Surface Ocean - Lower Atmosphere Study (SOLAS) Project Integration

Methane (CH4)

Methane (CH4) is an important biogenic trace gas with a relatively long tropospheric lifetime of around a decade (Lelieveld et al., 1998). It is infrared-active, accounting for about 20% of enhanced greenhouse forcing (IPCC, 2007). Tropospheric methane has a variety of global sources, of which more than one half are anthropogenic. Natural sources are dominated by wetlands but marine emissions also contribute (IPCC, 2007). Reaction with tropospheric OH is the primary atmospheric CH4 sink (Crutzen, 1995). Short-term changes in the relative strengths of source and sink functions are reflected in a tropospheric CH4 growth rate that is annually variable. Since the beginning of 2007, the trend has been one of consistent growth (Rigby et al., 2008), but unfortunately the interactions that govern this variability are not well understood.

Methane is generally supersaturated in surface ocean waters. Current ‘best’ estimates are that <5% of tropospheric CH4 is of marine origin, however data coverage is rather poor and these estimates still tend to be dominated by open ocean regions where the degree of surface CH4 supersaturation is relatively mild. Contributions from estuaries and shallow coastal shelves are far larger per unit area (e.g. Bange et al., 1994; Upstill-Goddard et al., 2000), implying that such estimates require revision.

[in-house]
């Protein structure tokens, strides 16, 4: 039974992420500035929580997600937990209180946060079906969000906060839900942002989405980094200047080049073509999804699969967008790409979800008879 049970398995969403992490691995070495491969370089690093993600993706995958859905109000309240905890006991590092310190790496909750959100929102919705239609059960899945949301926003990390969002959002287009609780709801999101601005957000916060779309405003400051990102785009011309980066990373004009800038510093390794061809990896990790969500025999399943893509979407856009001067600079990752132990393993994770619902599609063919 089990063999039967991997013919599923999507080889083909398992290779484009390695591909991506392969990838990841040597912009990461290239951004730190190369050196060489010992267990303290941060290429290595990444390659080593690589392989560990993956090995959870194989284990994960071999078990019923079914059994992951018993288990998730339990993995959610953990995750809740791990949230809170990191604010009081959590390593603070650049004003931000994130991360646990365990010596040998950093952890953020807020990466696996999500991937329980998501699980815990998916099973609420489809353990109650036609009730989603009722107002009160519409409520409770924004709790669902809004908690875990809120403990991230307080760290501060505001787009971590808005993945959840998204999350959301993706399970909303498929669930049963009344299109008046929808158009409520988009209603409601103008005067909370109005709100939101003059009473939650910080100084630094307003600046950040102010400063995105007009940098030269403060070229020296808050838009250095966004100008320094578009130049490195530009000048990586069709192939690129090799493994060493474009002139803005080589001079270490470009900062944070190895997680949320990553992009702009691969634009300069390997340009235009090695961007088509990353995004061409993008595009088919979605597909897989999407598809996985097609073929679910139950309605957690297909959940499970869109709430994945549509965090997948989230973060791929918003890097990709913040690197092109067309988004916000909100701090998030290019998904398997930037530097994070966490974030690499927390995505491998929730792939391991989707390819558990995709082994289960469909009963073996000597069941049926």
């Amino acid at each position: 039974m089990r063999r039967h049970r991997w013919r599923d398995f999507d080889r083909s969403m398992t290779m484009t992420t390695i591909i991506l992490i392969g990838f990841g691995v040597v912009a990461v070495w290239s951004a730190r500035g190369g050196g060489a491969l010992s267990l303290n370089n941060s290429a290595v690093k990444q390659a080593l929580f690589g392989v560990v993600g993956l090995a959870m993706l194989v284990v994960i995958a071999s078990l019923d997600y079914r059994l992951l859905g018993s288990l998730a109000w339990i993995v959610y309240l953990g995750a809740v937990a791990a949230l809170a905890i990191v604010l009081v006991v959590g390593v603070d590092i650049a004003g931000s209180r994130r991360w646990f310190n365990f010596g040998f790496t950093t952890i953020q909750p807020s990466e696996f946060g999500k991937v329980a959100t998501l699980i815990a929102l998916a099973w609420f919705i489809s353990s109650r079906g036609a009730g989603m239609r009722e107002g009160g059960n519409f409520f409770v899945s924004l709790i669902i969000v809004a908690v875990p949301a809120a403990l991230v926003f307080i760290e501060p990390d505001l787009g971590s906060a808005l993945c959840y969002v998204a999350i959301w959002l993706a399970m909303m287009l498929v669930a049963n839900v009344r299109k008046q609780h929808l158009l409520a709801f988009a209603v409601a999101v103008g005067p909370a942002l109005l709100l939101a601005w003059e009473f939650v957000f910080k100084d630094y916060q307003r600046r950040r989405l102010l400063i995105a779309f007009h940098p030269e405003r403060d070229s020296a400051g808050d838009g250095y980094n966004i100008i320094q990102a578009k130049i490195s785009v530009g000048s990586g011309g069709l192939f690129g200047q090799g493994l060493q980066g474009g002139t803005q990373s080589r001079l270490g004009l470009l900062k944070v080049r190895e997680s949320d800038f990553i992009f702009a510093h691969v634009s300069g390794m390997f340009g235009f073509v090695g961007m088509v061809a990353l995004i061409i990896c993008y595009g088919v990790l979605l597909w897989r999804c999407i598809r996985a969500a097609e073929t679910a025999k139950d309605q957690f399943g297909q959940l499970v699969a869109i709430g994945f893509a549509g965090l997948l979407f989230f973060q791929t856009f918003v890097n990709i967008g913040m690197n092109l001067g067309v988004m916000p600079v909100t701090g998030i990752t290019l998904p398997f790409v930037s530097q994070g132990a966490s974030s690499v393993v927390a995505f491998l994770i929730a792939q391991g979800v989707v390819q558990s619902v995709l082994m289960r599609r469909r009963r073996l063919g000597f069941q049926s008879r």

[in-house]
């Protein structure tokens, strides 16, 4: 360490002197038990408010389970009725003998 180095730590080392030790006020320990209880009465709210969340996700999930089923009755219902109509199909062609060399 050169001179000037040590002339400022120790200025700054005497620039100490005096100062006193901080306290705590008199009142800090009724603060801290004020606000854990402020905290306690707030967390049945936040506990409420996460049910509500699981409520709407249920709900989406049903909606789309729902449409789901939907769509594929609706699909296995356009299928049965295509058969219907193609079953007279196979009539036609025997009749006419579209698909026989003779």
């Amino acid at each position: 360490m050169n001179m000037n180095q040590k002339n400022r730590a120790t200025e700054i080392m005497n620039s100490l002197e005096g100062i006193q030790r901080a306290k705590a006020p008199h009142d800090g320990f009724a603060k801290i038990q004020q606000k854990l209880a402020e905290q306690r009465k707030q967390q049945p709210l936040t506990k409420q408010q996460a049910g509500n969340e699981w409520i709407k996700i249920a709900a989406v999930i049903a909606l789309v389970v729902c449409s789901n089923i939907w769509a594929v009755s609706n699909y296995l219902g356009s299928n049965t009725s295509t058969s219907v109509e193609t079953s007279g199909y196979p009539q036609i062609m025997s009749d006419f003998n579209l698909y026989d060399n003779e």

Improving our current estimates of marine CH4 emissions is therefore a key priority. A recent initiative under COST Action 735, called MEMENTO, aims to integrate existing oceanic and atmospheric measurements into a global database (see Bange et al., 2009). For further details of MEMENTO, please also see the outline document. Details concerning the spreadsheets necessary for submission are available along with instructions for submitting data.

  1. Bange, H.W., Bartell, U.H., Rapsomanikis, S. and Andreae, M.O., 1994. Methane in the Baltic and North Seas and a reassessment of the marine emissions of methane. Global Biogeochemical Cycles, 8(4): 465-480.
  2. Bange, H.W., Bell, T.G., Cornejo, M., Freing, A., Uher, G., Upstill-Goddard, R.C. and Zhang, G., 2009. MEMENTO: A proposal to develop a database of marine nitrous oxide and methane measurements. Environmental Chemistry, Submitted.
  3. Crutzen, P.J., 1995. Overview of tropospheric chemistry: Developments during the past quarter century and a look ahead. Faraday Discussions, 100: 1-21.
  4. IPCC, 2007. Contribution of Working Group I to the Fourth Assessment Report of the Intergovernmental Panel on Climate Change. In: S. Solomon et al. (Editors), Climate Change 2007: The Physical Science Basis. Cambridge University Press, Cambridge, UK and New York, USA.
  5. Lelieveld, J., Crutzen, P.J. and Dentener, F.J., 1998. Changing concentration, lifetime and climate forcing of atmospheric methane. Tellus Series B-Chemical and Physical Meteorology, 50(2): 128-150.
  6. Rigby, M., Prinn, R.G., Fraser, P.J., Simmonds, P.G., Langenfelds, R.L., Huang, J., Cunnold, D.M., Steele, L.P., Krummel, P.B., Weiss, R.F., O'Doherty, S., Salameh, P.K., Wang, H.J., Harth, C.M., Muhle, J. and Porter, L.W., 2008. Renewed growth of atmospheric methane. Geophysical Research Letters, 35(22).
  7. Upstill-Goddard, R.C., Barnes, J., Frost, T., Punshon, S. and Owens, N.J.P., 2000. Methane in the southern North Sea: Low-salinity inputs, estuarine removal, and atmospheric flux. Global Biogeochemical Cycles, 14(4): 1205-1217.

Implementation Working Group 3 also examines the following long-lived, climatically active gases:

Carbon dioxide | Nitrous oxide